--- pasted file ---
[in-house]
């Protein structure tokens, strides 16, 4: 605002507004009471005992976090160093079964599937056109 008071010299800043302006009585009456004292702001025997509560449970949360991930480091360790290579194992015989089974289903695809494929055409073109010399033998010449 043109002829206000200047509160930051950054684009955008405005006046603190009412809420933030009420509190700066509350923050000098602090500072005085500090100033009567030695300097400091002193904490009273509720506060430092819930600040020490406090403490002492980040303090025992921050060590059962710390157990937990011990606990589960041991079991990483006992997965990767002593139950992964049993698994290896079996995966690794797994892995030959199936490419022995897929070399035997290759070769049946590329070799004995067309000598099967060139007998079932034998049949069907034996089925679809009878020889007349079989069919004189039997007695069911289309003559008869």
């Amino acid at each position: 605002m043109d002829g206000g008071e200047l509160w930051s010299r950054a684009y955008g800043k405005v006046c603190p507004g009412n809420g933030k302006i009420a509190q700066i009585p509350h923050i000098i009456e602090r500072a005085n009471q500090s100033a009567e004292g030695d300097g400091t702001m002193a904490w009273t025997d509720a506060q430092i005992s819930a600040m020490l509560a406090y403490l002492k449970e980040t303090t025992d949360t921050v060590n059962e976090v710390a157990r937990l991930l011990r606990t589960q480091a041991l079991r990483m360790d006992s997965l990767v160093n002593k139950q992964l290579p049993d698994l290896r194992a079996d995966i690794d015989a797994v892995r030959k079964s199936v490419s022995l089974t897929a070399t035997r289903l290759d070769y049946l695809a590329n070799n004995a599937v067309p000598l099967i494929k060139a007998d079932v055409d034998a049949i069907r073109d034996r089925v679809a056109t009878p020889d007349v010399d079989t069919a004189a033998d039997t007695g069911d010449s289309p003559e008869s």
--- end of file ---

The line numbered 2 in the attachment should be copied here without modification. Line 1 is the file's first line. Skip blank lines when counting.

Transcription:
């Protein structure tokens, strides 16, 4: 605002507004009471005992976090160093079964599937056109 008071010299800043302006009585009456004292702001025997509560449970949360991930480091360790290579194992015989089974289903695809494929055409073109010399033998010449 043109002829206000200047509160930051950054684009955008405005006046603190009412809420933030009420509190700066509350923050000098602090500072005085500090100033009567030695300097400091002193904490009273509720506060430092819930600040020490406090403490002492980040303090025992921050060590059962710390157990937990011990606990589960041991079991990483006992997965990767002593139950992964049993698994290896079996995966690794797994892995030959199936490419022995897929070399035997290759070769049946590329070799004995067309000598099967060139007998079932034998049949069907034996089925679809009878020889007349079989069919004189039997007695069911289309003559008869």